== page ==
For those living in the 'Tah, what do you use to combat the spotty dishes? Is there a single detergent solution that works effectively, in lieu of buying the extra powder?


    BAMMMM!!! How do you like me now? UteStar to the rescue and you mocked me. Only those that do not understand my ways, mock my ways!
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    My Mic Sounds Nice falafel's Avatar
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    Quote Originally Posted by Color Me Badd Fan View Post
    I was unaware of the ban. I have some Cascade Liquid that I bought at Costco a couple months ago. Do the manufacturers have two lines of detergent and did I unknowingly by the low phosphate stuff?

    Does Nevada have the same ban? I'm down in Vegas at least twice a month, so I'll have to load up at Costco.
    As far as I can tell, Nevada has not banned phosphorus in dish detergents. That being said, my dishes are still covered with white spots and my dish washer is too.

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    sweet triple TripletDaddy's Avatar
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    Quote Originally Posted by UteStar View Post
    BAMMMM!!! How do you like me now? UteStar to the rescue and you mocked me. Only those that do not understand my ways, mock my ways!
    http://www.cougaruteforum.com/showthread.php?t=32815
    I already know the difference between hard and soft water.

    I'm asking about phosphates in dishwasher detergent. Pay attention!
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  10. #10
    sweet triple TripletDaddy's Avatar
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    Quote Originally Posted by Color Me Badd Fan View Post
    I was unaware of the ban. I have some Cascade Liquid that I bought at Costco a couple months ago. Do the manufacturers have two lines of detergent and did I unknowingly by the low phosphate stuff?

    Does Nevada have the same ban? I'm down in Vegas at least twice a month, so I'll have to load up at Costco.
    Here is a July article from appliance.net (great web portal for all appliance-related news)

    http://www.appliance.net/2010/states...sher-soap-1988

    States instituting the rule include Illinois, Indiana, Maryland, Massachusetts, Michigan, Minnesota, Montana, New Hampshire, Ohio, Oregon, Pennsylvania, Utah, Vermont, Virginia, Washington and Wisconsin, reports the Associated Press.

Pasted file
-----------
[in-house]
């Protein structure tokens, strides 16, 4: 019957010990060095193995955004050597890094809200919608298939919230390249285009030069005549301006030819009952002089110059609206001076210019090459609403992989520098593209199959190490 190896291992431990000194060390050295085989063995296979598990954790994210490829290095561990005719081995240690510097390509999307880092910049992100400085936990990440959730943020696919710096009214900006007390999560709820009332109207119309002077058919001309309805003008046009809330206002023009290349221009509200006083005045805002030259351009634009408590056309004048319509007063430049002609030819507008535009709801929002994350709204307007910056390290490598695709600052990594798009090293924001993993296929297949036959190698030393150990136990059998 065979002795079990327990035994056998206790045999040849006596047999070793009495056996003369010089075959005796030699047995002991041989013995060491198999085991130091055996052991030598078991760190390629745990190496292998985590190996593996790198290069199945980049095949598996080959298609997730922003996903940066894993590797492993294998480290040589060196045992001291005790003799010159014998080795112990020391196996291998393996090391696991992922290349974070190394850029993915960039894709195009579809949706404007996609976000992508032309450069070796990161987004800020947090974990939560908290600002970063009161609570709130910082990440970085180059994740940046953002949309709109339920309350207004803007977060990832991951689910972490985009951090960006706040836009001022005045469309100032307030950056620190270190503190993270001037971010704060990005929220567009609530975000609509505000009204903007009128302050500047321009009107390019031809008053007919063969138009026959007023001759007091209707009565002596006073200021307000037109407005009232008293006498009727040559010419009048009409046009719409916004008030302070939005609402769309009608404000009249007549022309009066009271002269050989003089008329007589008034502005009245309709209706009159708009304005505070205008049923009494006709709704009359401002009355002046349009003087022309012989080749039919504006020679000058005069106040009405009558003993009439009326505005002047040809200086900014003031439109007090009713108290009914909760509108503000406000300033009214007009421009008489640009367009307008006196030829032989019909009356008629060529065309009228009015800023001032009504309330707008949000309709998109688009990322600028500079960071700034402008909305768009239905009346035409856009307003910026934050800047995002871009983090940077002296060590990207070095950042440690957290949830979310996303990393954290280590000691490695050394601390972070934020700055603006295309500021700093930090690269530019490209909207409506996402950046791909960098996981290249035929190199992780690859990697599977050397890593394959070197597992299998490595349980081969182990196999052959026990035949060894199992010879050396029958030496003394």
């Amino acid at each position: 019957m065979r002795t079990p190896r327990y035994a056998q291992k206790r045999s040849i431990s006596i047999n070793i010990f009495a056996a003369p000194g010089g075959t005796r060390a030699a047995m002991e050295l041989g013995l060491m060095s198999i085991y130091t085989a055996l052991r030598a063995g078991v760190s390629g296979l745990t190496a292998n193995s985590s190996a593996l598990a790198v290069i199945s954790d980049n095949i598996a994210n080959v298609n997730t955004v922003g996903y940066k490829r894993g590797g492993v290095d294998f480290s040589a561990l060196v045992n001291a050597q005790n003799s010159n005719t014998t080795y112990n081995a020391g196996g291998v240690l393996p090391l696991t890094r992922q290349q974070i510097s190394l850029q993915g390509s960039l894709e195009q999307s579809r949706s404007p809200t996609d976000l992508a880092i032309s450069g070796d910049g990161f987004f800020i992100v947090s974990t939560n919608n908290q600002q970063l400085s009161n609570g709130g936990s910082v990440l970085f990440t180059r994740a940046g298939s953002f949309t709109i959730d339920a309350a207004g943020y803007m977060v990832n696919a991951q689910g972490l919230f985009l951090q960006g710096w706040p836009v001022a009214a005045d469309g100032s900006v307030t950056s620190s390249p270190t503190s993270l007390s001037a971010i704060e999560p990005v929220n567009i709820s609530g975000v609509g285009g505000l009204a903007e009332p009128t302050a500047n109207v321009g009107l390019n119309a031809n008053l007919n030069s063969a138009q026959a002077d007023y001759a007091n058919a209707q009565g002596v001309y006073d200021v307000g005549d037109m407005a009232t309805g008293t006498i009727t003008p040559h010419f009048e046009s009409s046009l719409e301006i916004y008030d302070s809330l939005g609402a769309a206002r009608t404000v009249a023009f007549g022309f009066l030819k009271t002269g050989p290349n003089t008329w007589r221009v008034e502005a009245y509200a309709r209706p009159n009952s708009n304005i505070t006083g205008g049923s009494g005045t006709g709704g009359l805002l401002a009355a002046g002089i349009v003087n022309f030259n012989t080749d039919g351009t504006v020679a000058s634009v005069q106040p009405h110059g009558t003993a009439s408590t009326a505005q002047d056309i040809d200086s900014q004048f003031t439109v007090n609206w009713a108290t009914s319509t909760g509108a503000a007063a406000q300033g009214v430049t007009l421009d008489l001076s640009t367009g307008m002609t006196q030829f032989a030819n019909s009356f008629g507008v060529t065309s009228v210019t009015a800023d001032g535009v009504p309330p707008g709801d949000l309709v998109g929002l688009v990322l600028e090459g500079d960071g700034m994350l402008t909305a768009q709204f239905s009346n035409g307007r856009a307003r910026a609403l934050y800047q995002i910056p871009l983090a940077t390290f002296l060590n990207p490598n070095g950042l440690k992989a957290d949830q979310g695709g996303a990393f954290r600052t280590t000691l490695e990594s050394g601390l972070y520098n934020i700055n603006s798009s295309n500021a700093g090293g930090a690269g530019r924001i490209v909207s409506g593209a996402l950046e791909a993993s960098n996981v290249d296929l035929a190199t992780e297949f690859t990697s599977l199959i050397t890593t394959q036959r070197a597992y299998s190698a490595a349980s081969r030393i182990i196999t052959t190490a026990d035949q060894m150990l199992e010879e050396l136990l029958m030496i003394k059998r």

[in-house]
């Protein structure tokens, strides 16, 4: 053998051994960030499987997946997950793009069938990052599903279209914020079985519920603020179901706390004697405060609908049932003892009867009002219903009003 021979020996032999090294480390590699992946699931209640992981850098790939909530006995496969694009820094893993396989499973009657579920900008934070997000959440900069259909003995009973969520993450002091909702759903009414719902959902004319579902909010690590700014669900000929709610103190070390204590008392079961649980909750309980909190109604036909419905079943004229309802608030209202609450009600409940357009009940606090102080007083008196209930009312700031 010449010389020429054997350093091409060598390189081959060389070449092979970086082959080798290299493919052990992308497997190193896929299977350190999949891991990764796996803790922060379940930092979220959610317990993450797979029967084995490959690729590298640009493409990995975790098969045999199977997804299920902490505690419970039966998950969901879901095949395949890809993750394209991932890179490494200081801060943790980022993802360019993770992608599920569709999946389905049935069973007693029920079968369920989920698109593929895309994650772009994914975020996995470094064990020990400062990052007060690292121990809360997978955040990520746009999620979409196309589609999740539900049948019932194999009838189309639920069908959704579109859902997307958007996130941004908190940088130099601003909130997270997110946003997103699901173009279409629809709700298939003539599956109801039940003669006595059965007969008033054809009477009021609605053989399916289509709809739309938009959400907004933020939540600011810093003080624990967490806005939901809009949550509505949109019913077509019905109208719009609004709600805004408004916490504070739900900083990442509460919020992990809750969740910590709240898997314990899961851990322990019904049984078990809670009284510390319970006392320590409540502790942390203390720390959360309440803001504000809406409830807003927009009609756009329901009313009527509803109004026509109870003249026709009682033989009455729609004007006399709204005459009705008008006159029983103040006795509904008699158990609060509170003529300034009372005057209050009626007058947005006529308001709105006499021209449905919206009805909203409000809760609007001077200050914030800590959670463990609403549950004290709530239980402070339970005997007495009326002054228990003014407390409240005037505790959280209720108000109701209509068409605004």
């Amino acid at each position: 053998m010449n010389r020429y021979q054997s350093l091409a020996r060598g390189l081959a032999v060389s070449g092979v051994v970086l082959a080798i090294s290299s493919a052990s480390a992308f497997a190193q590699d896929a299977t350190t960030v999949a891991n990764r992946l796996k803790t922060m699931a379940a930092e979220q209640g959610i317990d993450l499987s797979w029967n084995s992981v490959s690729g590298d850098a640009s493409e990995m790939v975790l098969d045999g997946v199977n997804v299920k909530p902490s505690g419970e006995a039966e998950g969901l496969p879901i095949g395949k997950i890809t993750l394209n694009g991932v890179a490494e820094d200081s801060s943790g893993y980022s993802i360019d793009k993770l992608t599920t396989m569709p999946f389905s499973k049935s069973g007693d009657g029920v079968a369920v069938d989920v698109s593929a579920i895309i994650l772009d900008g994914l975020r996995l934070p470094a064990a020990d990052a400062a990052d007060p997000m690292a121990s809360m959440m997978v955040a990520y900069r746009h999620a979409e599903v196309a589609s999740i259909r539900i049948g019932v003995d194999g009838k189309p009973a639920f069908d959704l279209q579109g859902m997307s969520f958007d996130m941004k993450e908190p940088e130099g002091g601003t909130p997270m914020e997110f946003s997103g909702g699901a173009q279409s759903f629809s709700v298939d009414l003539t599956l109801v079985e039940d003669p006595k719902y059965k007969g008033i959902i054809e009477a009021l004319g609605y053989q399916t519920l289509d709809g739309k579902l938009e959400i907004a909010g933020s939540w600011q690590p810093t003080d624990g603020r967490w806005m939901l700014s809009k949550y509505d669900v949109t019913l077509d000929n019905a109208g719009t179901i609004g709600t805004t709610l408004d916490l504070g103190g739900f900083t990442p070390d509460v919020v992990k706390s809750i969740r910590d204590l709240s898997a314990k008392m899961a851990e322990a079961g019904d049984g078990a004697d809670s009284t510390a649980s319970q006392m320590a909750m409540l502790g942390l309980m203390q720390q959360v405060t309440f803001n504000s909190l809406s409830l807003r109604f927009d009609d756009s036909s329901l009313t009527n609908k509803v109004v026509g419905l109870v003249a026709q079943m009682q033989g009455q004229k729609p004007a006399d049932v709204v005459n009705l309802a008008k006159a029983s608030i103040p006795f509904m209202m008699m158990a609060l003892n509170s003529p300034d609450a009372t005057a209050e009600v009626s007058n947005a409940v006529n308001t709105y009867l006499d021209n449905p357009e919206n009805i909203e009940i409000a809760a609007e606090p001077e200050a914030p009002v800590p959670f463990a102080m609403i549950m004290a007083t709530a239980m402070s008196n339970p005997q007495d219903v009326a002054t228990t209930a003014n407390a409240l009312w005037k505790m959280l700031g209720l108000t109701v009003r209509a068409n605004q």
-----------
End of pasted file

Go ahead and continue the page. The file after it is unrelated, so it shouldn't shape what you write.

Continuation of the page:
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  11. #11

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    I have a water softener so maybe that's why I haven't noticed a huge change. I have noticed that things perhaps aren't as clean as they used to be, so I'm scrubbing the dishes more before they go into the dishwasher.
    Part of it is based on academic grounds. Among major conferences, the Pac-10 is the best academically, largely because of Stanford, Cal and UCLA. “Colorado is on a par with Oregon,” he said. “Utah isn’t even in the picture.”

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    Senior Member il Padrino Ute's Avatar
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    More nanny state crap. I'd like to know if there is a filter I can buy that will put the phosphate back into the detergent.
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  13. #13

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    My wife bought two enormous Cascade jugs at Costco back in October and we're half way through one of them. The jugs look the same as any other jug of Cascade. I loaded the dishwasher on Saturday and I looked at the jug and in very tiny print it says "phosphate free."

    Where does one get the phosphate powder?

    After I'm done with these two jugs, I'll be buying some contraband dishwater detergent down at Las Vegas Costco when I'm down there at some point.
    Part of it is based on academic grounds. Among major conferences, the Pac-10 is the best academically, largely because of Stanford, Cal and UCLA. “Colorado is on a par with Oregon,” he said. “Utah isn’t even in the picture.”

  14. #14
    sweet triple TripletDaddy's Avatar
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    Quote Originally Posted by Color Me Badd Fan View Post
    My wife bought two enormous Cascade jugs at Costco back in October and we're half way through one of them. The jugs look the same as any other jug of Cascade. I loaded the dishwasher on Saturday and I looked at the jug and in very tiny print it says "phosphate free."

    Where does one get the phosphate powder?

    After I'm done with these two jugs, I'll be buying some contraband dishwater detergent down at Las Vegas Costco when I'm down there at some point.
    I havent seen your wife's jugs, but they sound a lot like my MILs (I've seen those).

    How are your dishes? Do they get that filmy residue on them after each wash?
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  15. #15

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    Quote Originally Posted by TripletDaddy View Post